Center for Movement-based Interventions to Improve Functional Independence after Stroke.Originally established by Dr. Richard Macko and now directed by Dr. George Wittenberg, MERCE is a VA Center whose mission is to:

  • Develop novel exercise and robotics therapies to improve lower and upper extremity motor function, cardiovascular fitness, and health
  • Perform mechanistic studies of brain plasticity, muscle biology, cardiovascular, and mental health within these novel rehabilitation therapies to understand how they provide health benefits. Apply this knowledge along with advances in rehabilitation technology and robotics engineering toward the design of even more effective therapies.
  • Foster community outreach
  • Provide study enrollment opportunities for Veterans and non-Veterans.

Research work centers on the following four areas:

  • Cardiovascular Health Exercise and Strength Training in Stroke & Neurological Conditions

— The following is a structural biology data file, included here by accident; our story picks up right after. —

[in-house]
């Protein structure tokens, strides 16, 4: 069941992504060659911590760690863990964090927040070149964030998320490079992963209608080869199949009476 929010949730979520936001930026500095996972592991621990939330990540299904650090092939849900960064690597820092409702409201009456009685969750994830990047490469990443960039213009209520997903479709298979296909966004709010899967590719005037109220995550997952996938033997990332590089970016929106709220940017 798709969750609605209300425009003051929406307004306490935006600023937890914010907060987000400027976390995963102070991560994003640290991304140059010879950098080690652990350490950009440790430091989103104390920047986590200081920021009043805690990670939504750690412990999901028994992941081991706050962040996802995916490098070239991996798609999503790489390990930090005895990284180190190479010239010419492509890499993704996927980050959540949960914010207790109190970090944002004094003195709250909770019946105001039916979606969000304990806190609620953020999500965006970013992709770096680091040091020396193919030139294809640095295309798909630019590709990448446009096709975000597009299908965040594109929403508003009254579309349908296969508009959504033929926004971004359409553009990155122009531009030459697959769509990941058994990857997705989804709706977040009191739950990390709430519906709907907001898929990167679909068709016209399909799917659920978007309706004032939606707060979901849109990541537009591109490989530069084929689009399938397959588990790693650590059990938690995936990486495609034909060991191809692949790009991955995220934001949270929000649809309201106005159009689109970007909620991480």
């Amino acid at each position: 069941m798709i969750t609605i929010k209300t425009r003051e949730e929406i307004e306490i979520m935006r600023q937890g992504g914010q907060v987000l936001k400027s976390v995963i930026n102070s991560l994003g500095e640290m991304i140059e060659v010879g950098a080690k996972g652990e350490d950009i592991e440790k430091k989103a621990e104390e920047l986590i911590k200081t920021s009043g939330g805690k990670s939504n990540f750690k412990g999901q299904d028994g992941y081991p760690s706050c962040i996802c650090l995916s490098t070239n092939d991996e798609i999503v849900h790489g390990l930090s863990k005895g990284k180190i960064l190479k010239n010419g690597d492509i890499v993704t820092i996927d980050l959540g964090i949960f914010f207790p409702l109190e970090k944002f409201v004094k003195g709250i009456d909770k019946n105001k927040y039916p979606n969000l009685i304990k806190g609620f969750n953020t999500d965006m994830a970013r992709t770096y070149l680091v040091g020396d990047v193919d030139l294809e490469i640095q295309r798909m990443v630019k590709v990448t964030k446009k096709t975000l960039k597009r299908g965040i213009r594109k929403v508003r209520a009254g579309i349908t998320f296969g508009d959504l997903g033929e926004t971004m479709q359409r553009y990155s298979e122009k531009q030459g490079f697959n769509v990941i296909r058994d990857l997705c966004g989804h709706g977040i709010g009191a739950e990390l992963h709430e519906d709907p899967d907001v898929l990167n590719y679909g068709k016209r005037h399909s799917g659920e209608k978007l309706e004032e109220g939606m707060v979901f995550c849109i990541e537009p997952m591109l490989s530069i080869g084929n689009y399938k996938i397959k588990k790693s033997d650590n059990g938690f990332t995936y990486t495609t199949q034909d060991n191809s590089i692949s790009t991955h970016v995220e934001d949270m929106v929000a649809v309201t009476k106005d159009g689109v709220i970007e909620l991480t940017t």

• Brain Physiology
  • Robot-Assisted Neurological Training in Stroke & Other Neurological Conditions
  • Wellness & Community-Centered Programs in Stroke & Other Neurological Conditions

Within the Center, Dr. Michael Dimyan is looking to predict the response to upper extremity robotic rehabilitation using functional MRI and techniques such as transcranial magnetic stimulation.

transcranial magnetic stimulation

Dr. Michael Dimyan is also participating in research on Spasticity:

Allergan ASPIRE - Phase IV Post-Marketing Surveillance Registry

This survey study is sponsored by Allergan to evaluate use and effectiveness of Botox for spasticity associated with neurological dysfunctions including Stroke, Multiple Sclerosis, SCI and TBI.

Dr. George Wittenberg is looking into how practice in daily life tasks after robotic rehabilitation might improve functional outcomes.

robotic rehabilitation

Drs. Richard Macko, Anindo Roy, Larry Forrester and Glenn Kehs are applying robotic principles to the lower extremity using a device called the “Anklebot”.  This device has been shown to improve walking in acute stroke rehabilitation, and has the potential to provide improvement in voluntary ankle control better than existing rehabilitation techniques.